A type of escapement housed in a rotating cage that is meant to counter the negative effects gravity on a movement. While the movement was originally intended for pocket watches, they’ve moved to wristwatches as a way to showcase the height of a manufacture’s watchmaking abilities, and as such, they command exorbitant prices. (Learn more about tourbillons, here.).
The inner-working mechanism of a watch that can be either mechanical (automatic or hand-wound) or quartz (battery powered). Most watch manufacturers refer to their movements as “calibers.” In a mechanical movement, the main components are a mainspring, a gear train, an escapement and a balance wheel. In a quartz movement, the main components are a battery, a microchip circuit, a quartz crystal and a stepper motor. Many high-end movements (both quartz and mechanical) are manufactured in Switzerland by either watch brands themselves or from large movement makers like ETA and Valjoux, though Japan and even China have their own thriving watchmaking industries.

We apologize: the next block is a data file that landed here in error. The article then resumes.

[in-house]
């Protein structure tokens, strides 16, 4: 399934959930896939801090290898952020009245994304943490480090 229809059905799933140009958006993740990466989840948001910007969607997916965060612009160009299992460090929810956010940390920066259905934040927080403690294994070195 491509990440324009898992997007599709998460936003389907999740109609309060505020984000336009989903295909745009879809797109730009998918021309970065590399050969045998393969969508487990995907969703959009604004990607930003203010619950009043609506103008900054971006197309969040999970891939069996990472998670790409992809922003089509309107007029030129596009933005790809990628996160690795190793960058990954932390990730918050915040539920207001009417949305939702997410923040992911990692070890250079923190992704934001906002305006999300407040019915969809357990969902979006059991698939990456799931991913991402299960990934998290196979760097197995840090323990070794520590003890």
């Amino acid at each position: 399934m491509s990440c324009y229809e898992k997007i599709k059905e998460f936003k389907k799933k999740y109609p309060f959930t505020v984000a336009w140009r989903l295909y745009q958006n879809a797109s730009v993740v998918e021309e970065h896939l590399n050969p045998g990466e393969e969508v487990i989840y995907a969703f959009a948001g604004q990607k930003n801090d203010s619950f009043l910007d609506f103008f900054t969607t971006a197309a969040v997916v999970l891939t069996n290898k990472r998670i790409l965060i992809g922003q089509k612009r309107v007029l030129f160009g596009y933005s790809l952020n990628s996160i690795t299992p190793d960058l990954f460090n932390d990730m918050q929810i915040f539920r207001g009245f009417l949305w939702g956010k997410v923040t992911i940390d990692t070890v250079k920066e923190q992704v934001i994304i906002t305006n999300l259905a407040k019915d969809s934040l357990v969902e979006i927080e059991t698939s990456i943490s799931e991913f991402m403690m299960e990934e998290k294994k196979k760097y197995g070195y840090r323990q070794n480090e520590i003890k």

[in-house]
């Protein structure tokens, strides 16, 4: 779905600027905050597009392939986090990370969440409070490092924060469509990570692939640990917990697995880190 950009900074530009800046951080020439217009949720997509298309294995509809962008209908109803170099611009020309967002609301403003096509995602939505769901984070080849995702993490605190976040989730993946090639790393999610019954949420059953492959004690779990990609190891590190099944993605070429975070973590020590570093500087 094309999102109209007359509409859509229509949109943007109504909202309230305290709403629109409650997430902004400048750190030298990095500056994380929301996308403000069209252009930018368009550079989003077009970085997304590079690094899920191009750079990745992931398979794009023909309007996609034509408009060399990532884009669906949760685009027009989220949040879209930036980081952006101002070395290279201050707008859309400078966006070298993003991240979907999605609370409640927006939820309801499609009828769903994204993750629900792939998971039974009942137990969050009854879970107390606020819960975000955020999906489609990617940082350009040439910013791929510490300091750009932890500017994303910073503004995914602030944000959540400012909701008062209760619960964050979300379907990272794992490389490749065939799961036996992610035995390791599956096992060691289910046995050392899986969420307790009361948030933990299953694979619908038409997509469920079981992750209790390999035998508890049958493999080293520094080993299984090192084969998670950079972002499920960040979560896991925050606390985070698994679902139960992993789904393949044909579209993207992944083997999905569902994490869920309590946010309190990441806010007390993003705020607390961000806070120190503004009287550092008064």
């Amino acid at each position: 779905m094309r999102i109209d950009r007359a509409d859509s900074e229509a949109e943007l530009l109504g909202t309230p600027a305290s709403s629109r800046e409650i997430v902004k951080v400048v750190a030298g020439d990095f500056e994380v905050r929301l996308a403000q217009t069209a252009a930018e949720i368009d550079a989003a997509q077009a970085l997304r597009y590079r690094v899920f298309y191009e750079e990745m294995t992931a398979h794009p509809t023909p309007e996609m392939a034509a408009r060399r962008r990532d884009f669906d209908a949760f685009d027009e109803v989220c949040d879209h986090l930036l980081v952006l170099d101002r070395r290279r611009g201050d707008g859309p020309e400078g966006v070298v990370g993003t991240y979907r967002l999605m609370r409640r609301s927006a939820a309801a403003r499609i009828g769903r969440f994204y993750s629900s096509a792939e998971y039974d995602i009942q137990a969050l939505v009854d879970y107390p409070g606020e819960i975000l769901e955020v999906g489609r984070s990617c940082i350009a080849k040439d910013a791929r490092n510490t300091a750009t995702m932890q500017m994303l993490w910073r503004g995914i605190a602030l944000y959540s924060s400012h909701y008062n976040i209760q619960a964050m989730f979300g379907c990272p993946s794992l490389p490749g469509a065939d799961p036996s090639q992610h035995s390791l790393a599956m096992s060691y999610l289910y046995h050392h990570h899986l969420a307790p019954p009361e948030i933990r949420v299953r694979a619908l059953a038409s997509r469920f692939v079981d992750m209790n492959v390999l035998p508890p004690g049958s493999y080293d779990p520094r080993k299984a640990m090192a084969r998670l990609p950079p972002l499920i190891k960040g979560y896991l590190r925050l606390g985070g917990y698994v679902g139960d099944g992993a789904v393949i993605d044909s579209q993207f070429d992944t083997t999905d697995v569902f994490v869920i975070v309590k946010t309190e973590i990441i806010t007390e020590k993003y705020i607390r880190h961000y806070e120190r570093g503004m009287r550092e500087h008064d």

An internal component in a mechanical watch that transfers the power from a wound-up watch into the movement of the watch’s seconds hand by driving the balance wheel. This component is responsible for a watch’s ticking noise..
Synthetic rubies (sometimes synthetic sapphires) used as bearings at the heaviest points of wear in a watch movement in order to reduce friction between moving parts and increase a movement’s lifespan. Jewels have a naturally slicker surface than metal — for example, the coefficient of friction between two pieces of steel is about 0.58, while the coefficient of sapphire on steel is about 0.15. Jewels are only used to increase the accuracy of the movement and are not for decoration.
The clear protective cover that shrouds the watch face, made from either synthetic sapphire, acrylic or glass. Synthetic sapphire is the most expensive to produce, though it is considerably more scratch resistant than either acrylic or glass crystals.